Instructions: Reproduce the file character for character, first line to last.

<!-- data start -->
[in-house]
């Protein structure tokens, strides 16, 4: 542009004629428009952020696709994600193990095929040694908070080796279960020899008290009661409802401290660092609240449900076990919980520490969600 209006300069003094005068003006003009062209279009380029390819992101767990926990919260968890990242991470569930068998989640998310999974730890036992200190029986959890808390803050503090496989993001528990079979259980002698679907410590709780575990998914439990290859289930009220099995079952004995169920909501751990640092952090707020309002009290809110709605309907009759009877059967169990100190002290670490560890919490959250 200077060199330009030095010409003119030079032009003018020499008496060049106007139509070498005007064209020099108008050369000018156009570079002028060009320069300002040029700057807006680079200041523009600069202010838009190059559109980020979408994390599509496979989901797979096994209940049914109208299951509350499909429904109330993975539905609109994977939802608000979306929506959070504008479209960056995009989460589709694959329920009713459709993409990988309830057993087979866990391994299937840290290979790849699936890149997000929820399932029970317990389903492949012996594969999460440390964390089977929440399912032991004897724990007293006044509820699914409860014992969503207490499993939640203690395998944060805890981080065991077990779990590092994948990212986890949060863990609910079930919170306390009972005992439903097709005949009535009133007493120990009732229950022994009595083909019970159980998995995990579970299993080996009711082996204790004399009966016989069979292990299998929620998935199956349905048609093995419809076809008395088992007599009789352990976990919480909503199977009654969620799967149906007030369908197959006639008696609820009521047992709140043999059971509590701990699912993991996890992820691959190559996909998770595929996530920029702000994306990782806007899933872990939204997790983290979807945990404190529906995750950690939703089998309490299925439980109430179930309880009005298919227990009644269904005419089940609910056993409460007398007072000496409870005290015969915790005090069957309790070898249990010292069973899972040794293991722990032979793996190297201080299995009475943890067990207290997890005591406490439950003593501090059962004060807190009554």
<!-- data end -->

[in-house]
């Protein structure tokens, strides 16, 4: 542009004629428009952020696709994600193990095929040694908070080796279960020899008290009661409802401290660092609240449900076990919980520490969600 209006300069003094005068003006003009062209279009380029390819992101767990926990919260968890990242991470569930068998989640998310999974730890036992200190029986959890808390803050503090496989993001528990079979259980002698679907410590709780575990998914439990290859289930009220099995079952004995169920909501751990640092952090707020309002009290809110709605309907009759009877059967169990100190002290670490560890919490959250 200077060199330009030095010409003119030079032009003018020499008496060049106007139509070498005007064209020099108008050369000018156009570079002028060009320069300002040029700057807006680079200041523009600069202010838009190059559109980020979408994390599509496979989901797979096994209940049914109208299951509350499909429904109330993975539905609109994977939802608000979306929506959070504008479209960056995009989460589709694959329920009713459709993409990988309830057993087979866990391994299937840290290979790849699936890149997000929820399932029970317990389903492949012996594969999460440390964390089977929440399912032991004897724990007293006044509820699914409860014992969503207490499993939640203690395998944060805890981080065991077990779990590092994948990212986890949060863990609910079930919170306390009972005992439903097709005949009535009133007493120990009732229950022994009595083909019970159980998995995990579970299993080996009711082996204790004399009966016989069979292990299998929620998935199956349905048609093995419809076809008395088992007599009789352990976990919480909503199977009654969620799967149906007030369908197959006639008696609820009521047992709140043999059971509590701990699912993991996890992820691959190559996909998770595929996530920029702000994306990782806007899933872990939204997790983290979807945990404190529906995750950690939703089998309490299925439980109430179930309880009005298919227990009644269904005419089940609910056993409460007398007072000496409870005290015969915790005090069957309790070898249990010292069973899972040794293991722990032979793996190297201080299995009475943890067990207290997890005591406490439950003593501090059962004060807190009554």